Under the stewardship of the Revolutionary Democrats, contemporary Ethiopia’s economy has developed some rather ironic contrasts. Within two decades, it has managed to attain the second largest GDP in the COMESA trading bloc, while maintaining the lowest share in GDP per capita. At 1.2 billion dollars, Djibouti has a GDP per capita that is double Ethiopia’s 550 dollars. Although agriculture remains the mainstay of the Ethiopian economy, with a share of close to half of this total – the largest in the bloc – the share of industry to GDP accounts for just 11pc – the lowest in the bloc, with a range from Burundi’s 18pc to Zambia’s 35pc.
The Revolutionary Democrats have been aware of this structural imbalance in the economy from the day they took over the custodianship of the Ethiopian state 25 years ago. Prioritising the transformation of the subsistent agricultural economy, they have always aspired to leave behind a legacy of industrialisation in the style of South Korea, Taiwan and even Japan. All their policy and ideological documents are expressions of this conviction.
If they have battled their opponents over anything throughout the years, it has been about the timing, sequence and emphasis of their convections, more so than the substance. Yet, effecting structural transformation in an economy is a process and not simply a declaration of intent. It requires a focused drive in aligning policies, in order to incentivise prospective industrialists through tax holidays and preferential customs tariffs; the provision of land, finance and infrastructure; and building a bureaucracy that is competent in avoiding hurdles from production to the consumer markets.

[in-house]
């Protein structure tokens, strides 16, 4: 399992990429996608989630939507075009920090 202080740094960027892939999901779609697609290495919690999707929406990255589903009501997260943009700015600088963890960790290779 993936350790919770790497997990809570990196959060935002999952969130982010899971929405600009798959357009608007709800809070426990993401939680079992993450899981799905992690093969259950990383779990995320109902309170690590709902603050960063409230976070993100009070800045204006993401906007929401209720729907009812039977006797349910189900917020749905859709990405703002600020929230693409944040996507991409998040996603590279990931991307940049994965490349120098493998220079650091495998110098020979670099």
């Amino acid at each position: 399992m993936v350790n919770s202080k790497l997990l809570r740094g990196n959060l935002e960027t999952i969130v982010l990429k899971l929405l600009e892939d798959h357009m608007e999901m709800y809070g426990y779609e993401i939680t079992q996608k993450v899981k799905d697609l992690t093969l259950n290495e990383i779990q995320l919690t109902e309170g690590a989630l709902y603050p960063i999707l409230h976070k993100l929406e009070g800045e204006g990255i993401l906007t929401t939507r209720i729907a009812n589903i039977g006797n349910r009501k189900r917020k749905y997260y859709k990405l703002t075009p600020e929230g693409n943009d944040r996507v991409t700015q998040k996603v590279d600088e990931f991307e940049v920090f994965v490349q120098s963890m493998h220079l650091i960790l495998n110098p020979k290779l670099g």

The World Bank – a keen monitor of Ethiopia’s macroeconomic performance – once called upon the EPRDFites to improve the skills development in running the business of firms in manufacturing, while streamlining the investment climate to redirect resources from poor performers to dynamic companies.
To their credit, the Revolutionary Democrats have clarity on the direction they have opted to take along these lines. They have an ambition to boost the share of the manufacturing industry in the economy to 18pc – increasing it four-fold – by 2020. If achieved, their policy will result in the creation of employment for 1.5 million citizens – again a four-fold increase – and an export revenue of five billion dollars, enhancing the 10pc share of manufacturing in the export sector to 25pc.
These lofty goals may sound ambitious, even by their own standards. To naysayers, they could appear to be part of an electoral manifesto designed to impress voters. Nonetheless, the numbers of past accomplishments testify to the fact that they have the grounds to dream big.